Oh, right, how did I answer that question I mentioned in the first paragraph of this column? I said, “The same way you do, kid. There’s just extra steps, so you can’t wait till the last minute.”


Note: Multiple Sclerosis News Today is strictly a news and information website about the disease. It does not provide medical advice, diagnosis, or treatment. This content is not intended to be a substitute for professional medical advice, diagnosis, or treatment. Always seek the advice of your physician or other qualified health provider with any questions you may have regarding a medical condition. Never disregard professional medical advice or delay in seeking it because of something you have read on this website. The opinions expressed in this column are not those of Multiple Sclerosis News Today or its parent company, BioNews, and are intended to spark discussion about issues pertaining to multiple sclerosis.

Comments

Lorna Humphreys avatar

Lorna Humphreys

An interesting article. Which of us hasn't met misunderstanding disguised as "knowledge"? I have secondary progressive MS and the misunderstanding I meet most is that I have muscular sclerosis and I have weak muscles! The answer I have found to be most useful is to say that it is actually a problem with my central nervous system and saying I have MS gives about as much information as saying I have broken a bone! So not a lot! Each person's MS is peculiar to them as it depends where the "damage" is, though some symptoms such as fatigue and mobility problems are more common. And, yes, children are more direct, so when they ask I probably give a little more information than they need to educate the adult with them! Thanks for your musing and writing.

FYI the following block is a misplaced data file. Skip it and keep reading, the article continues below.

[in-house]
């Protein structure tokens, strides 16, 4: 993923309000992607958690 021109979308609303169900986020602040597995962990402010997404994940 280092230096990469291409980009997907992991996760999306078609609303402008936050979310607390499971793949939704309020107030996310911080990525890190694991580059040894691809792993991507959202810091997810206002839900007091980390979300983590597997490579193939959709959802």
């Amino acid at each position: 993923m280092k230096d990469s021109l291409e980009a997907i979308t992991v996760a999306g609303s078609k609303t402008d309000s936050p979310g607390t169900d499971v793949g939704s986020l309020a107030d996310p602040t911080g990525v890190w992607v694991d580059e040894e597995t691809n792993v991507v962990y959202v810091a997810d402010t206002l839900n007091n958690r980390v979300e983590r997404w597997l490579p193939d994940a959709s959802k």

Reply
Benjamin Hofmeister avatar

Benjamin Hofmeister

Educate the adult with them.....that's wise advice Lorna! I think I'll put effort into that. Thanks!

Ben

Reply
philip rickey avatar

philip rickey

I usually fall back quickly to the 'defects in insulation in the brain and spine' model.
It is simple enough to understand by many people withing being excessively detailed.

Reply
Benjamin Hofmeister avatar

Benjamin Hofmeister

I tell people there's a conduction problem with my wiring. Then I get, "are you sure it's not just ___", or, "What you need to do is ___".

When that happens I bore them with details until they want to escape.

Ben

Reply
Marian Gent avatar

Marian Gent

Loved it! Laughed at the end, so true.

Reply
Benjamin Hofmeister avatar

Benjamin Hofmeister

Thanks Marian!

Reply
Gary Hendricks avatar

Gary Hendricks

Benjamin,

I enjoy your writing.

Keep it up.

Reply
Benjamin Hofmeister avatar

Benjamin Hofmeister

Thanks for reading them Gary. I'll keep it up if you do.

Ben

Reply
Diane Flaye avatar

Diane Flaye